Neonatal Product Group, Inc. v. Shields et al

Filing 177

MEMORANDUM AND ORDER granting in part 168 Motion to Dismiss. The courtsevers and transfers the Counterclaim against Ameda, Inc. (Count I of the Counterclaim (Doc.166 57-65)) to the Northern District of Illinois. The court directs the Clerk of th is court to take all action necessary and appropriate to: (a) notify the Clerk of the Northern District of Illinois of this Order; and (b) effect the transfer of the Counterclaim against Ameda, Inc. to that district. Signed by District Judge Daniel D. Crabtree on 7/20/17. (hw)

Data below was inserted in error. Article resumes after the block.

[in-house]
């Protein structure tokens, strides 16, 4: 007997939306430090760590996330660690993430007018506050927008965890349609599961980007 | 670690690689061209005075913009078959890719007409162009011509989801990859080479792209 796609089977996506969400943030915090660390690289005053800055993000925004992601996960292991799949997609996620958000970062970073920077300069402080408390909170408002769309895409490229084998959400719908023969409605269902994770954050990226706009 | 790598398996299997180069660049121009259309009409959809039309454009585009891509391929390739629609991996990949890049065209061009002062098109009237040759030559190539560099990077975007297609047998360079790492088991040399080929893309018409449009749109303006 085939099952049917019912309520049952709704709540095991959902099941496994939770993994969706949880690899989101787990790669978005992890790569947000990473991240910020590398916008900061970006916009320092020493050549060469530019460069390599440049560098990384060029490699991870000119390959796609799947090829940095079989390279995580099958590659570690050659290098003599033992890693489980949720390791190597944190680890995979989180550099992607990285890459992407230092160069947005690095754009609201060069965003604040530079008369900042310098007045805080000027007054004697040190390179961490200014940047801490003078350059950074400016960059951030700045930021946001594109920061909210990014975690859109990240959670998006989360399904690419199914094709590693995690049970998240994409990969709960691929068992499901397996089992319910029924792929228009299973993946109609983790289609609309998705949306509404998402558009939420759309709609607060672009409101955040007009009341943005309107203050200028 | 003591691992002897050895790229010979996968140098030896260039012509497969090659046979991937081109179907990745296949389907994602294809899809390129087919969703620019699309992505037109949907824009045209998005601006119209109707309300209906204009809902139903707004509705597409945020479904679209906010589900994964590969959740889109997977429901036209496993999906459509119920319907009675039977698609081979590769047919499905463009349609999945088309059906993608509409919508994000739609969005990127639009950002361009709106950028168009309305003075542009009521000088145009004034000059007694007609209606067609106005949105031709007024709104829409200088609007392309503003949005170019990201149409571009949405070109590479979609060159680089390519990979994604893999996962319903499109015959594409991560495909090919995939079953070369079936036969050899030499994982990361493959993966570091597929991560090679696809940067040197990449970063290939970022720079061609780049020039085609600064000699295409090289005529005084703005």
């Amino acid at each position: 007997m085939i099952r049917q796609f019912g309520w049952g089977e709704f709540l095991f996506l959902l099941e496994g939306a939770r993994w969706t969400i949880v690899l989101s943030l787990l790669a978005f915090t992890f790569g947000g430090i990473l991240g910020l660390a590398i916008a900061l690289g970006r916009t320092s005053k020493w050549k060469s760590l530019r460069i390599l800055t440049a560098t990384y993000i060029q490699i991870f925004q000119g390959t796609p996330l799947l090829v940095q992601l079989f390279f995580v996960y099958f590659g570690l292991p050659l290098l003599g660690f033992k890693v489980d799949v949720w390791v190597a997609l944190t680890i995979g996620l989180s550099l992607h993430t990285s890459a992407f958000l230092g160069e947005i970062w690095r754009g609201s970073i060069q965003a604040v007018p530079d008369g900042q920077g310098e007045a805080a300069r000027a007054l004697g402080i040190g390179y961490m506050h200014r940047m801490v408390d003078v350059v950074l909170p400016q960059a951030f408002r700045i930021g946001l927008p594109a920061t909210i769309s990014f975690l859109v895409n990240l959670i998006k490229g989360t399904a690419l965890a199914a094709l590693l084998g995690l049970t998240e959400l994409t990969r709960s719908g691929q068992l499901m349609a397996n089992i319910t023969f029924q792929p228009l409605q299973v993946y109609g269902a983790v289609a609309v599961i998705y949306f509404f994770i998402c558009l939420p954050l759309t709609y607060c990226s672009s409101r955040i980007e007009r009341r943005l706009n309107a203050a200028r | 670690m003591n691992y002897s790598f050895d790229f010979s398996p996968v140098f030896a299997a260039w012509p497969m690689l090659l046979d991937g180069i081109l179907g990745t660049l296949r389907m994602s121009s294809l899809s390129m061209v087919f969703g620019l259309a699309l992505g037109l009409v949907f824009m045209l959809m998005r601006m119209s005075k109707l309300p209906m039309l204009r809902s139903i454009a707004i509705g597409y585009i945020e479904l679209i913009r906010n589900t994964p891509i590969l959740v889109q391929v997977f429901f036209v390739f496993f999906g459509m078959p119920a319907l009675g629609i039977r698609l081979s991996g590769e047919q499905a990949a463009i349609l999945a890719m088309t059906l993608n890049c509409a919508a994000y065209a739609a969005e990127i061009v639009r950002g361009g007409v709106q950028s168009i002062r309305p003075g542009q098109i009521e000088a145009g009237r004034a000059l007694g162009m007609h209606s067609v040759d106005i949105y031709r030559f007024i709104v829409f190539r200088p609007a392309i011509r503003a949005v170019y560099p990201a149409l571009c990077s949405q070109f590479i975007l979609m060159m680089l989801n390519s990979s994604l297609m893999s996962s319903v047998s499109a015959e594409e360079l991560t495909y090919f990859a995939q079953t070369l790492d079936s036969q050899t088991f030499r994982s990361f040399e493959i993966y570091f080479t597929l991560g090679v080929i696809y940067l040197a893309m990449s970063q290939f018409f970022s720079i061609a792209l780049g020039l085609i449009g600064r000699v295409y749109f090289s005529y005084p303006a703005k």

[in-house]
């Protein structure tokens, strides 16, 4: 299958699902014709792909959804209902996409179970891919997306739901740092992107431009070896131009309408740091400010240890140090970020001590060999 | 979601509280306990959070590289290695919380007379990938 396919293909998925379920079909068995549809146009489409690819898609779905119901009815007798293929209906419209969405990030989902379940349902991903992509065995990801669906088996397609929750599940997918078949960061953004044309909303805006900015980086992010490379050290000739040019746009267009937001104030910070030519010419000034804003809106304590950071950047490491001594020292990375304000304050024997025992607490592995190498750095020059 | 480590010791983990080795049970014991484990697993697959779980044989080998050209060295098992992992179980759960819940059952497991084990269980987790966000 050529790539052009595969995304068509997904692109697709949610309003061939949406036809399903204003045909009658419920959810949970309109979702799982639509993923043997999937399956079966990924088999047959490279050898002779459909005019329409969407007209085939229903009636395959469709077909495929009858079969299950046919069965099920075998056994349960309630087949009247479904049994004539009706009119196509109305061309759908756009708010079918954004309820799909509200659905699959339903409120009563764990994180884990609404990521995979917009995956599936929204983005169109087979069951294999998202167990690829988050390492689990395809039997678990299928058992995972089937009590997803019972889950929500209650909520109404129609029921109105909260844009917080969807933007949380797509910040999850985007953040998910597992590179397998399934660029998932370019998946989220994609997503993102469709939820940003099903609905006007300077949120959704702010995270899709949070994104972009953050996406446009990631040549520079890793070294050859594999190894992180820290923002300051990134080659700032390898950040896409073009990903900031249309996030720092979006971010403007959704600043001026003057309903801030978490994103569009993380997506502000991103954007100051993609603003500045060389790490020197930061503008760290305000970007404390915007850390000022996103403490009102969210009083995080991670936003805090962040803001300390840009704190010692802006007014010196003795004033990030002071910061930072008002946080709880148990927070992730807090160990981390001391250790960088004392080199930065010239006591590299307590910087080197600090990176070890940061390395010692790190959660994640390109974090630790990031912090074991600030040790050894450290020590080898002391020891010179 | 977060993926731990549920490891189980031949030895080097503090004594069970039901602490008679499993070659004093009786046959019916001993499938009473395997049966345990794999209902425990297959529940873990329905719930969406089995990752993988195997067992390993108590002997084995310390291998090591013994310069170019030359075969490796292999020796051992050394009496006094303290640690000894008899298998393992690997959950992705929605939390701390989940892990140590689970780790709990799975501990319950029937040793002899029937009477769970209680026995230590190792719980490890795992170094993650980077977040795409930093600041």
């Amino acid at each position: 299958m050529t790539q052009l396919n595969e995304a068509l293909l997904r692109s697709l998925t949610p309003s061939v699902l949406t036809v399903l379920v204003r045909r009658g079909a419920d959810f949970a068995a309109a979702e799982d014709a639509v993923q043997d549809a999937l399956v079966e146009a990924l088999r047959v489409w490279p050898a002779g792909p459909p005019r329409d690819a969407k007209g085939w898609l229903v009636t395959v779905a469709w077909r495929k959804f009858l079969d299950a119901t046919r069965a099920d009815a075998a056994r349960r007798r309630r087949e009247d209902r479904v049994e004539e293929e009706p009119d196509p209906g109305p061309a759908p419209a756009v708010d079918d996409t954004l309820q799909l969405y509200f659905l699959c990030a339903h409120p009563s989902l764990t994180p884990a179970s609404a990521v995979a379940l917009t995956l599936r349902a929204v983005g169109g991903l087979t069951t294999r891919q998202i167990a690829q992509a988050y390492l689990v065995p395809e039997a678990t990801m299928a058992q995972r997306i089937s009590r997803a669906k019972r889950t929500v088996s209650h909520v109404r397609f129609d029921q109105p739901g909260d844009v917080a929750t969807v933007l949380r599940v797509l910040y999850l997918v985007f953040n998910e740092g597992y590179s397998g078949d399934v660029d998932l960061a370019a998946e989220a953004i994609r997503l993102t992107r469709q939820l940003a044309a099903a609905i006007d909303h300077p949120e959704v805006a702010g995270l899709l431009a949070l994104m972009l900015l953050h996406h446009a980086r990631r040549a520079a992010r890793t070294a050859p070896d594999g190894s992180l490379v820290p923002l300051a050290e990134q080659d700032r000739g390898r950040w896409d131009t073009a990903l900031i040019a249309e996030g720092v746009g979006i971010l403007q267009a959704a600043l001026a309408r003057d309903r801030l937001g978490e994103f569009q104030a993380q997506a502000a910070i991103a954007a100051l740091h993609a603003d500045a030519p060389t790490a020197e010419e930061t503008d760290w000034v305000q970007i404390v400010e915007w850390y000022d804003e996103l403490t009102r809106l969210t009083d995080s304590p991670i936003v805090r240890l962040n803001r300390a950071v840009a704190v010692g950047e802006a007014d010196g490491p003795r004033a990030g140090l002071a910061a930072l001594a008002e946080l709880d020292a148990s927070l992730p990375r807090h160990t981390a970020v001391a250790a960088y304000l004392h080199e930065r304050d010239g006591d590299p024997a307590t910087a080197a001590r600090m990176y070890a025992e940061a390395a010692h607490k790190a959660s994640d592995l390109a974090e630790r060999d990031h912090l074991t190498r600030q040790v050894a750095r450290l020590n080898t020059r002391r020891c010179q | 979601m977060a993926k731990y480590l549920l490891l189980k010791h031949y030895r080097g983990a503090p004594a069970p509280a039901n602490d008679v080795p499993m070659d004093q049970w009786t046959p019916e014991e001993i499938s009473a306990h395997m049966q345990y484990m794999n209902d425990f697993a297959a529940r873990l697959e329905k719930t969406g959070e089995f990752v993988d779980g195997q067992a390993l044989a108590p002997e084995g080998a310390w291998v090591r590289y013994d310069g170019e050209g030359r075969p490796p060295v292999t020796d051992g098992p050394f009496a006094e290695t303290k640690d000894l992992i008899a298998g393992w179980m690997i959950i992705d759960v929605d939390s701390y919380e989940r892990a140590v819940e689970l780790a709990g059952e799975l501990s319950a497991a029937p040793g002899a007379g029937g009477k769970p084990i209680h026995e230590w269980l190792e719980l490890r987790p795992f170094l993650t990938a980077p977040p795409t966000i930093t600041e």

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IN THE UNITED STATES DISTRICT COURT FOR THE DISTRICT OF KANSAS NEONATAL PRODUCT GROUP, INC., Plaintiff/Counterclaim Defendant, v. Case No. 13-2601-DDC-KGS JANICE M. SHIELDS, PAUL W. SHIELDS, and ANGELE INNOVATIONS, LLC, Defendants/Counterclaimants, v. CRECHE INNOVATIONS, LLC, MILLENNIUM MARKETING GROUP, LTD., and SCOTT A. NORMAN, Counterclaim Defendants. ________________________________________ MEMORANDUM AND ORDER This is a patent infringement dispute. Back in late 2013, plaintiff Neonatal Product Group, Inc. (“Neonatal”), doing business as Creche Innovations, LLC (“Creche”) filed this lawsuit against Janice M. Shields and Paul W. Shields, and Angele Innovations, LLC (collectively, “the Shields Defendants”). Doc. 1. Neonatal sued Mr. and Ms. Shields in their individual capacities and also as trustees of the Shields Family Trust. Neonatal asserts two claims against the Shields Defendants: (1) it seeks a declaratory judgment that Neonatal has not infringed U.S. Patent No. 6,417,498 (“the ‘498 Patent”); and (2) it seeks a declaratory judgment that the Asserted Claims of the ‘498 Patent are invalid. Doc. 49 ¶¶ 36–41; Doc. 143 at 19. The device disclosed in the ‘498 Patent is called the “Neonatal Substrate Warmer.” The device automatically warms and vibrates baby bottles containing frozen or refrigerated breast milk so that the breast milk thaws, warms, and mixes quickly and efficiently. Defendants Janice M. Shields and Paul W. Shields invented the Neonatal Substrate Warmer and procured the ‘498 Patent. Defendant Angele Innovations, LLC currently owns the ‘498 Patent. The Shields Defendants responded by filing an Answer and Counterclaim (Doc. 30), and later, they filed an Amended Answer and Counterclaim (Doc. 53). Their Counterclaim asserts eight claims, including one for patent infringement, against four Counterclaim defendants: Neonatal, Creche, Millennium Marketing Group, Ltd., and Scott Norman (collectively, “the Counterclaim Defendants”). Late in 2016, the Shields Defendants moved for leave to add a fifth Counterclaim defendant to the lawsuit. Doc. 138. The Shields Defendants explained that they had learned just recently that Neonatal had transferred the allegedly infringing product line to a third party— Ameda, Inc. (“Ameda”). The Shields Defendants contended that they first learned this information on December 5, 2016—more than three years into the litigation and only nine days before the Final Pretrial Conference. The court granted the Shields Defendants leave to amend (Doc. 153), and on June 5, 2017, the Shields Defendants filed their Second Amended Answer and Counterclaims, adding Ameda as a counterclaim defendant (Doc. 166).1 The Shields Defendants assert just one claim against Ameda—a patent infringement claim. Id. ¶¶ 57–65.                                                              1 The Shields Defendants first filed a Second Amended Answer and Counterclaim (Doc. 154) that differed from the proposed version that they had asked the court for leave to file. The Counterclaim Defendants moved to strike the nonconforming pleading. The court granted the motion because the filed pleading made a substantive change to one of the Shields Defendants’ previous admissions. Doc. 165 at 3. Because the court never had granted the Shields Defendants leave to file the version of the pleading that they had filed, the court struck the pleading and ordered the Shields Defendants to file the version that the court had granted them leave to file. Id. at 4. On June 5, 2017, the Shields Defendants filed their Second Amended Answer and Counterclaim that complied with the court’s order. 2    Ameda has responded to this Counterclaim by filing a Motion to Dismiss under Fed. R. Civ. P. 12(b)(3). Doc. 168. It asserts that venue is not proper in this district. For reasons explained below, the court grants Ameda’s motion in part. I. Rule 12(b)(3) Legal Standard Rule 12(b)(3) of the Federal Rules of Civil Procedure allows a party to raise the defense of improper venue by motion. Generally, the standards for deciding a motion to dismiss for improper venue follow those applied to a motion to dismiss for lack of personal jurisdiction. Mohr v. Margolis, Ainsworth & Kinlaw Consulting, Inc., 434 F. Supp. 2d 1051, 1057–58 (D. Kan. 2006). When a defendant challenges venue under Rule 12(b)(3), the plaintiff bears the burden of making a prima facie showing by submitting affidavits and other written material that venue is proper in the forum state. Id.; see also M.K.C. Equip. Co., Inc. v. M.A.I.L. Code, Inc., 843 F. Supp. 679, 682–83 (D. Kan. 1994). When considering whether a plaintiff has met its venue burden sufficient to survive a motion to dismiss, the court takes as true the allegations in the Complaint—or, here, the Counterclaim—that are uncontroverted by defendant’s affidavits and resolves all disputed facts in the light most favorable to the plaintiff. M.K.C. Equip., 843 F. Supp. at 682–83. II. Analysis Ameda asserts that venue is improper in this district based on the Supreme Court’s recent decision in TC Heartland LLC v. Kraft Foods Group Brands LLC, 137 S. Ct. 1514 (2017). TC Heartland reaffirmed the Supreme Court’s holding that 28 U.S.C. § 1400(b) is the “sole and exclusive provision controlling venue in patent infringement actions.” 137 S. Ct. at 1519 (quoting Fourco Glass Co. v. Transmirra Prods. Corp., 353 U.S. 222, 229 (1957)). Section 1400(b) provides that venue is proper in a patent infringement action “in the judicial district 3    where the defendant resides, or where the defendant has committed acts of infringement and has a regular and established place of business.” 28 U.S.C. § 1400(b). And, TC Heartland clarified that the statute’s use of the term “resides” refers “only to the State of incorporation.” 137 S. Ct. at 1521. Ameda asserts that it is a Delaware corporation with it principal place of business in Illinois. Thus, under TC Heartland, Ameda does not “reside” in this judicial district. So, venue isn’t proper under the first part of § 1400(b)’s alternatives. Ameda also does not have a “regular and established place of business” in Kansas. The Shields Defendants respond, arguing that Ameda entered into a contract with Neonatal in Kansas and registered to do business in Kansas on September 15, 2016. But, as Ameda correctly explains, doing business in Kansas is not the same as maintaining a “regular and established place of business” under § 1400(b). See Gould v. Cornelius Co., 258 F. Supp. 701, 704 (N.D. Okla. 1966) (explaining that “[t]he familiar test of ‘doing business’ is not to be substituted for the test of a ‘regular and established place of business’” under § 1400(b) and holding that venue was improper when the defendant had a sales representative in the district but had no real estate, paid no rent, had no telephone number or telephone listing, and maintained no inventory or bank account in the district); see also Thermolife Int’l, LLC v. F3 Nutrition, LLC, No. CV 13-6883RGK, 2013 WL 12149682, at *1–2 (C.D. Cal. Dec. 9, 2013) (explaining that establishing a “regular and established place of business” in the district requires a plaintiff to demonstrate that the defendant “is regularly engaged in carrying on a substantial part of its ordinary business” in the district and that it “operates that business on a permanent basis, in a physical location, within this District, over which it exercises some measure of control”); IPCO Hosp. Supply Corp. (Whaledent Int’l Div.) v. Les Fils D’Auguste Maillefer S.A., 446 F. Supp. 206, 208 (S.D.N.Y. 4    1978) (concluding that § 1400(b)’s requirement that a defendant have a “‘regular and established place of business’ involves more than ‘doing business’” and holding that the plaintiff had not established that venue was proper when the defendant did not own, lease, or control a place of business or physical location within the district). The Shields Defendants have not established that Ameda has a “regular and established place of business” in Kansas to make venue proper under § 1400(b). Indeed, Ameda has no employees, offices, real property, bank accounts, phone listings, or post office addresses within this district.2 Doc. 169-1¶¶ 5–10. Ameda’s parent company is not organized under Kansas law, and it has no Kansas offices. Id. ¶ 11. Its sister companies and subsidiaries also are not organized under Kansas law and have no Kansas offices. Id. ¶¶ 12–13. Under these facts, Ameda has no “regular and established place of business” in Kansas sufficient to make venue proper under § 1400(b). The Shields Defendants never dispute that Ameda’s place of incorporation and principal place of business are outside Kansas. Instead, the Shields Defendants assert that venue is proper under Rule 14. Rule 14(a) provides that a defendant “may, as third-party plaintiff, serve a summons and complaint on a nonparty who is or may be liable to it for all or part of the claim against it.” The “primary purpose” of impleading third parties under Rule 14 is “to promote judicial efficiency” and “avoid the situation that arises when a defendant has been held liable to                                                              2 The Shields Defendants cite a repealed Kansas statute, arguing that a business is required to register to do business in Kansas only if it has branch offices, agents, or representatives in Kansas. Doc. 174 at 2 (citing Kan. Stat. Ann. § 17-7301). But, the current version of the statute, Kan. Stat. Ann. § 177931, contains no similar requirement. This current version of the statute also requires that the business provide “an irrevocable written consent . . . that actions may be commenced against it in the proper court of any county where there is proper venue . . . .” Kan. Stat. Ann. § 17-7931(g) (emphasis added). Thus, a business’s consent to suit under this statute still requires proper venue to subject the business to suit in Kansas. Here, venue is not proper under § 1400(b)—the “sole and exclusive provision controlling venue in patent infringement actions.” TC Heartland, 137 S. Ct. at 1521 (citations and internal quotation marks omitted). These Kansas statutes provide no basis to make venue proper here. 5    plaintiff and then finds it necessary to bring a separate action against a third individual who may be liable to defendant for all or part of plaintiff’s original claim.” 6 Charles A. Wright, et al., Federal Practice and Procedure § 1442, Westlaw updated Apr. 2017; see also Hefley v. Textron, Inc., 713 F.2d 1487, 1498 (10th Cir. 1983) (“The purpose of [R]ule 14 is to accomplish in one proceeding the adjudication of the rights of all persons concerned in the controversy and to prevent the necessity of trying several related claims in different lawsuits.” (citations and internal quotation marks omitted)). But, “[i]t is well established . . . that impleader is proper only where the third-party defendant’s liability is ‘in some way derivative of the outcome of the main claim.’” Id. (quoting United States v. Joe Grasso & Son, Inc., 380 F.2d 749, 751 (5th Cir. 1967) (further citations omitted)). The Shields Defendants’ Counterclaim against Ameda never asserts that Ameda is liable for any of Neonatal’s declaratory judgment claims against the Shields Defendants. Instead, the Counterclaim is just another claim for patent infringement against an additional defendant— Ameda. So, the Shields Defendants did not bring Ameda into this lawsuit as a third-party defendant under Rule 14(a). See, e.g., Hefley, 713 F.2d at 1498 (explaining that a defendant could not implead parties when the defendant never asserted that the parties were liable to it if the plaintiffs succeeded on their claims and thus “the attempt to use [R]ule 14 impleader” in that case “require[d] [the court] to force a conceptual square peg into a procedural round hole,” something the court was “unable to do”); McNeilab, Inc. v. Scandiharm, Inc., No. 92-7403, 1993 WL 212424, at *3 (E.D. Pa. June 16, 1993) (holding that counterclaims for patent invalidity and non-infringement, if proven true, would constitute a total defense to the plaintiff’s claims but “[a]s a defense, rather than a claim for contribution, indemnification or the like, [the 6    counterclaim did] not assert a basis for the liability of [the counterclaim defendant to the counterclaim plaintiff] under Rule 14”). The court recognizes that it might seem more efficient to litigate all of the parties’ patent claims in this one proceeding. But, the court cannot disregard the venue requirements that Congress established in § 1400(b). See, e.g., Toombs v. Goss, 768 F. Supp. 62, 65 (W.D.N.Y. 1991) (noting that “Congress has not created an exception to § 1400(b) in cases involving multiple defendants or conspiring defendants” and the court had “no authority to create such an exception to the statute”); Max Daetwyler Corp. v. Input Graphics, Inc., 541 F. Supp. 115, 118 (E.D. Pa. 1982) (recognizing that it seemed “more efficient to try all the related patent infringement defendants in one action” but the court was “constrained by the Supreme Court’s long-standing rule that section 1400(b) is the exclusive venue provision in patent infringement cases”); H. Kohnstamm & Co., Inc. v. Allied Chem. Corp., No. 72 Civ. 301, 1974 WL 20206, at *4 (S.D.N.Y. Mar. 21, 1974) (after concluding that the district was not the proper venue for one of the patent infringement counterclaims asserted against one of three counterclaim defendants, the court explained that it was “most reluctant to render a decision which will result in a multiplicity of litigation involving similar or identical issues” but, still, “§ 1400(b) and the applicable case law unequivocally compel[ed] such a decision”). In sum, the court concludes that the District of Kansas is not a proper venue for the Shields Defendants’ patent infringement claim against Ameda. Thus, the court must dismiss this part of the Counterclaim, or in the alternative, transfer it to the appropriate district. Ameda’s Motion to Dismiss requests, as an alternative to dismissal, that the court transfer the case to the Northern District of Illinois, where Ameda maintains its principal place of business in Buffalo Grove. Doc. 168 at 2. 7    The court may transfer the Counterclaim only if it can sever it from this litigation under Rule 21. See Chrysler Credit Corp. v. Country Chrysler, Inc., 928 F .2d 1509, 1518 (10th Cir. 1991) (“When transferring a portion of a pending action to another jurisdiction, district courts must first sever the action under Rule 21 before effectuating the transfer.”). Rule 21 gives “district courts discretion to sever any claim against a party and proceed with the claim or claims separately.” Tab Exp. Int’l, Inc. v. Aviation Simulation Tech., Inc., 215 F.R.D. 621, 623 (D. Kan. 2003). A court may sever claims under Rule 21 “when it will serve the ends of justice and further the prompt and efficient disposition of litigation.” Id. “When determining whether severance is appropriate under Rule 21, the court considers the convenience of the parties, avoiding prejudice, promoting expedition and economy, and the separability of law and logic.” Id. (quoting Old Colony Ventures I, Inc. v. SMWNPF Holdings, Inc., 918 F. Supp. 343, 350 (D. Kan. 1996)). After considering these factors, the court concludes that the interests of justice justify severing the Shields Defendants’ Counterclaim against Ameda and transferring it to the Northern District of Illinois. Transfer of the Counterclaim promotes judicial expedition and economy by moving it from a district where venue is improper to one where venue is proper under § 1400(b). Transfer also prevents prejudice. The Shields Defendants already have filed their Counterclaim here. Instead of dismissing the Counterclaim and requiring the Shields Defendants to refile it in another judicial district, a transfer will allow the parties to proceed with litigating the alreadyfiled Counterclaim against Ameda in another district where venue is proper. For all these reasons, the court declines to dismiss the Counterclaim against Ameda and, instead, severs that claim and transfers it to the United States District Court for the Northern District of Illinois. 8    III. Conclusion The court concludes that the District of Kansas is not a proper venue for the Shields Defendants’ Counterclaim for patent infringement against Ameda. Instead of dismissing the Counterclaim for improper venue, however, the court severs and transfers that Counterclaim to the Northern District of Illinois, as Ameda has requested. IT IS THEREFORE ORDERED BY THE COURT THAT counterclaim defendant Ameda, Inc.’s Motion to Dismiss for Improper Venue (Doc. 168) is granted in part. The court severs and transfers the Counterclaim against Ameda, Inc. (Count I of the Counterclaim (Doc. 166 ¶¶ 57–65)) to the Northern District of Illinois. The court directs the Clerk of this court to take all action necessary and appropriate to: (a) notify the Clerk of the Northern District of Illinois of this Order; and (b) effect the transfer of the Counterclaim against Ameda, Inc. to that district. IT IS SO ORDERED. Dated this 20th day of July, 2017, at Topeka, Kansas. s/ Daniel D. Crabtree Daniel D. Crabtree United States District Judge   9